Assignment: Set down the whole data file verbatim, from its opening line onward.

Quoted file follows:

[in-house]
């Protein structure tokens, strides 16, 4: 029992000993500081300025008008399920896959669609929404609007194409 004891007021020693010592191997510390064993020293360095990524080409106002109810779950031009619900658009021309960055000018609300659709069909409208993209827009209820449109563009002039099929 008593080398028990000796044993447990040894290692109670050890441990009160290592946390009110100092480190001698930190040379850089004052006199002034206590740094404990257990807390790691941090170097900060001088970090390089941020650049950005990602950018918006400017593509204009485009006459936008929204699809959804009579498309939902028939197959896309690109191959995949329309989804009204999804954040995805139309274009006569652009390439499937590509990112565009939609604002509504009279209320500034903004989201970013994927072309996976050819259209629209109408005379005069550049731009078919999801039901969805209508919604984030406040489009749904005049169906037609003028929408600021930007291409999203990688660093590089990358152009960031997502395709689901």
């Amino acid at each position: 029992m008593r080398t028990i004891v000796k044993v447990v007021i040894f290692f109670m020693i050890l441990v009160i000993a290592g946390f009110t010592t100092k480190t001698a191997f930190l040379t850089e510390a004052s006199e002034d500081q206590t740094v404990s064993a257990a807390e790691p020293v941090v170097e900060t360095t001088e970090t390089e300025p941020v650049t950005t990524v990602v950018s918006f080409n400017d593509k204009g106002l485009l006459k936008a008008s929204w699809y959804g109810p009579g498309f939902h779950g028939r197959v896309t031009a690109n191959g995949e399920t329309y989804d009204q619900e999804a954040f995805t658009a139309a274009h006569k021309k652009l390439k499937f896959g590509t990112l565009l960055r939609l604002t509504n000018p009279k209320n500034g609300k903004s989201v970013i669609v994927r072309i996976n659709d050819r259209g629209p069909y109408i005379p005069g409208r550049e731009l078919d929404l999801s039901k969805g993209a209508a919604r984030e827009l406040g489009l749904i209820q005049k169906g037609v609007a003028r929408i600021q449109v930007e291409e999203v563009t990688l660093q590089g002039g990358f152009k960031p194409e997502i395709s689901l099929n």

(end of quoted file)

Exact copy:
[in-house]
């Protein structure tokens, strides 16, 4: 029992000993500081300025008008399920896959669609929404609007194409 004891007021020693010592191997510390064993020293360095990524080409106002109810779950031009619900658009021309960055000018609300659709069909409208993209827009209820449109563009002039099929 008593080398028990000796044993447990040894290692109670050890441990009160290592946390009110100092480190001698930190040379850089004052006199002034206590740094404990257990807390790691941090170097900060001088970090390089941020650049950005990602950018918006400017593509204009485009006459936008929204699809959804009579498309939902028939197959896309690109191959995949329309989804009204999804954040995805139309274009006569652009390439499937590509990112565009939609604002509504009279209320500034903004989201970013994927072309996976050819259209629209109408005379005069550049731009078919999801039901969805209508919604984030406040489009749904005049169906037609003028929408600021930007291409999203990688660093590089990358152009960031997502395709689901």
């Amino acid at each position: 029992m008593r080398t028990i004891v000796k044993v447990v007021i040894f290692f109670m020693i050890l441990v009160i000993a290592g946390f009110t010592t100092k480190t001698a191997f930190l040379t850089e510390a004052s006199e002034d500081q206590t740094v404990s064993a257990a807390e790691p020293v941090v170097e900060t360095t001088e970090t390089e300025p941020v650049t950005t990524v990602v950018s918006f080409n400017d593509k204009g106002l485009l006459k936008a008008s929204w699809y959804g109810p009579g498309f939902h779950g028939r197959v896309t031009a690109n191959g995949e399920t329309y989804d009204q619900e999804a954040f995805t658009a139309a274009h006569k021309k652009l390439k499937f896959g590509t990112l565009l960055r939609l604002t509504n000018p009279k209320n500034g609300k903004s989201v970013i669609v994927r072309i996976n659709d050819r259209g629209p069909y109408i005379p005069g409208r550049e731009l078919d929404l999801s039901k969805g993209a209508a919604r984030e827009l406040g489009l749904i209820q005049k169906g037609v609007a003028r929408i600021q449109v930007e291409e999203v563009t990688l660093q590089g002039g990358f152009k960031p194409e997502i395709s689901l099929n």